Tuesday, 8 January 2013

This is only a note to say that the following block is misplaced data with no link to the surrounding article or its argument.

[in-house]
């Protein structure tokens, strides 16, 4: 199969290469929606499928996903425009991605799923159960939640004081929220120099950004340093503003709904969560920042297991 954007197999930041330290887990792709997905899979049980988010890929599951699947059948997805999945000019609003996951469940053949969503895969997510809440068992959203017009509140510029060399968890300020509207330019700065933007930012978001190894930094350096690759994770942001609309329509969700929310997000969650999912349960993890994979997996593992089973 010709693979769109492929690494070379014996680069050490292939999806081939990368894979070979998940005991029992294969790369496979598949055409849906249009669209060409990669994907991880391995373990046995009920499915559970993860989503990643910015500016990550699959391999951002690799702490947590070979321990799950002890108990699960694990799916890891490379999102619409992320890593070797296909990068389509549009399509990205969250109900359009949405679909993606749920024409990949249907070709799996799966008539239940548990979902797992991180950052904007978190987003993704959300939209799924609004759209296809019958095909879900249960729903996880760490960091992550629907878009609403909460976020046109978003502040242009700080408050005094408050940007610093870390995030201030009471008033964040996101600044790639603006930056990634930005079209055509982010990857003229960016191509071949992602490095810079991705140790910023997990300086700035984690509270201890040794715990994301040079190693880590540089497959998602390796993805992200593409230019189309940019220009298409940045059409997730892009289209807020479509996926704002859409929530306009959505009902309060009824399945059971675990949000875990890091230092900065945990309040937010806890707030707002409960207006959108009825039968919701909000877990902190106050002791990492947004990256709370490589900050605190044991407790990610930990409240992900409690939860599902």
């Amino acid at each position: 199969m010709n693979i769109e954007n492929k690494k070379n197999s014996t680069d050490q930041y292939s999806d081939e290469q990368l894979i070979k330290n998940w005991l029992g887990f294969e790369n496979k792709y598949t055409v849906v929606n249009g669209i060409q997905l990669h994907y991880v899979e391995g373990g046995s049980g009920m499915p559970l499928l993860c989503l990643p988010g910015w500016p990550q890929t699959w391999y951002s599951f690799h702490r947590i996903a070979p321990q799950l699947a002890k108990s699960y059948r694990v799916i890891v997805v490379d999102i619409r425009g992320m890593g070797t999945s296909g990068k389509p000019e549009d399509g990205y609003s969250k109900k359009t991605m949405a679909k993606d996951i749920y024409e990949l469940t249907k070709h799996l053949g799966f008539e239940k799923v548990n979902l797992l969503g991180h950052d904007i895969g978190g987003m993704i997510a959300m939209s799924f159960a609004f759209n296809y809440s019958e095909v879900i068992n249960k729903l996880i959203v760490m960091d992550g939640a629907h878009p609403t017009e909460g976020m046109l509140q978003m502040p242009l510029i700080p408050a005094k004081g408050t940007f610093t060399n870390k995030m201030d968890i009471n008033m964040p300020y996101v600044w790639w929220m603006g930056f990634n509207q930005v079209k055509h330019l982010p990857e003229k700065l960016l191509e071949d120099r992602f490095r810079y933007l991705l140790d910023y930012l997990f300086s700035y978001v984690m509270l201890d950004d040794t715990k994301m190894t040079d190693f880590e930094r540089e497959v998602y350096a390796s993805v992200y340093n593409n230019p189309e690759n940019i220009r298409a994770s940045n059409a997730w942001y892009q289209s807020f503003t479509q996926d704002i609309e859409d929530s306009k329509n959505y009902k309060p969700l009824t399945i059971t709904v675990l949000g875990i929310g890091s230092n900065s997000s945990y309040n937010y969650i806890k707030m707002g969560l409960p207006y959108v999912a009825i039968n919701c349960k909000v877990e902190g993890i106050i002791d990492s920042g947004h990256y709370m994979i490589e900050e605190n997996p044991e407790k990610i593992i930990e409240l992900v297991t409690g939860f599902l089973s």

Despite numerous studies since the CLAW hypothesis was first suggested in 1987, the extent to which marine dimethyl sulfide (DMS) contributes to marine atmospheric aerosol populations and the ability of those aerosol to act as cloud condensation nuclei (CCN) remains unclear. Here, we present data from a cruise aboard the R/V Knorr in the Northern Atlantic during June-July 2011which passed through areas of relatively high and low phytoplankton biomass. Continuous ambient measurements of aerosol concentration, cloud condensation nuclei (CCN) concentration, aerosol particle size distributions, and seawater and atmospheric dimethyl sulfide (DMS) concentrations were performed simultaneously during the three-week-cruise. Throughout the cruise, CCN concentration was measured at a series of five supersaturation levels and used to derive the critical superstation required for aerosols to activate as CCN. Our preliminary data analysis shows that the maximum atmospheric DMS concentration and the lowest critical supersaturation were both observed on July 6th 7th (UTC). However, while our data suggests that phytoplankton blooms result in increases in aerosol available to act as CCN, other factors, including meteorological conditions and non-marine contributions to the aerosol populations, influence the properties of aerosols and formation of marine clouds. Factors contributing to the cloud-nucleating ability of aerosol particles will be presented and the atmospheric implications discussed.
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